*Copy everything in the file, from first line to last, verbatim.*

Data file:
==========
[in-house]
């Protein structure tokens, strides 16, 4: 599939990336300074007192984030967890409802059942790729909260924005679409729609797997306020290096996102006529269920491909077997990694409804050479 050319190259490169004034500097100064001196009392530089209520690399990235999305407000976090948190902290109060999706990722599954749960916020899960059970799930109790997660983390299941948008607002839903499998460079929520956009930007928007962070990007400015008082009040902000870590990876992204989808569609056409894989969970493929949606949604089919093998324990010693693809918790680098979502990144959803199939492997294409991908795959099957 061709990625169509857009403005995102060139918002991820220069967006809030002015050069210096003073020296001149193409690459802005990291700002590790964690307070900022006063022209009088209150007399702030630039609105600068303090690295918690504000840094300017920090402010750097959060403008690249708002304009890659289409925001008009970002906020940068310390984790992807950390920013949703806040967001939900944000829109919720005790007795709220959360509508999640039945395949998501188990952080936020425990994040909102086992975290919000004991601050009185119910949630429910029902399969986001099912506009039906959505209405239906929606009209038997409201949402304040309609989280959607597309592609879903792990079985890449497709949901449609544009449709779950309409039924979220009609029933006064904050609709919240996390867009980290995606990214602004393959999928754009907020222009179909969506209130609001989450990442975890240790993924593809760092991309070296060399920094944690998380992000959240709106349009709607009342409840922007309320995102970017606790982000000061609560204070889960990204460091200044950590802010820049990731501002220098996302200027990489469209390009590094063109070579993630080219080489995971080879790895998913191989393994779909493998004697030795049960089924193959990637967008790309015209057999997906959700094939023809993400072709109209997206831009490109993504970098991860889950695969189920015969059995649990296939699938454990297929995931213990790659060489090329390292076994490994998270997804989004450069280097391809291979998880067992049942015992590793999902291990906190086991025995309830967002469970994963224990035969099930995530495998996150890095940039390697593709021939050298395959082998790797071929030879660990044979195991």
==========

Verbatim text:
[in-house]
């Protein structure tokens, strides 16, 4: 599939990336300074007192984030967890409802059942790729909260924005679409729609797997306020290096996102006529269920491909077997990694409804050479 050319190259490169004034500097100064001196009392530089209520690399990235999305407000976090948190902290109060999706990722599954749960916020899960059970799930109790997660983390299941948008607002839903499998460079929520956009930007928007962070990007400015008082009040902000870590990876992204989808569609056409894989969970493929949606949604089919093998324990010693693809918790680098979502990144959803199939492997294409991908795959099957 061709990625169509857009403005995102060139918002991820220069967006809030002015050069210096003073020296001149193409690459802005990291700002590790964690307070900022006063022209009088209150007399702030630039609105600068303090690295918690504000840094300017920090402010750097959060403008690249708002304009890659289409925001008009970002906020940068310390984790992807950390920013949703806040967001939900944000829109919720005790007795709220959360509508999640039945395949998501188990952080936020425990994040909102086992975290919000004991601050009185119910949630429910029902399969986001099912506009039906959505209405239906929606009209038997409201949402304040309609989280959607597309592609879903792990079985890449497709949901449609544009449709779950309409039924979220009609029933006064904050609709919240996390867009980290995606990214602004393959999928754009907020222009179909969506209130609001989450990442975890240790993924593809760092991309070296060399920094944690998380992000959240709106349009709607009342409840922007309320995102970017606790982000000061609560204070889960990204460091200044950590802010820049990731501002220098996302200027990489469209390009590094063109070579993630080219080489995971080879790895998913191989393994779909493998004697030795049960089924193959990637967008790309015209057999997906959700094939023809993400072709109209997206831009490109993504970098991860889950695969189920015969059995649990296939699938454990297929995931213990790659060489090329390292076994490994998270997804989004450069280097391809291979998880067992049942015992590793999902291990906190086991025995309830967002469970994963224990035969099930995530495998996150890095940039390697593709021939050298395959082998790797071929030879660990044979195991």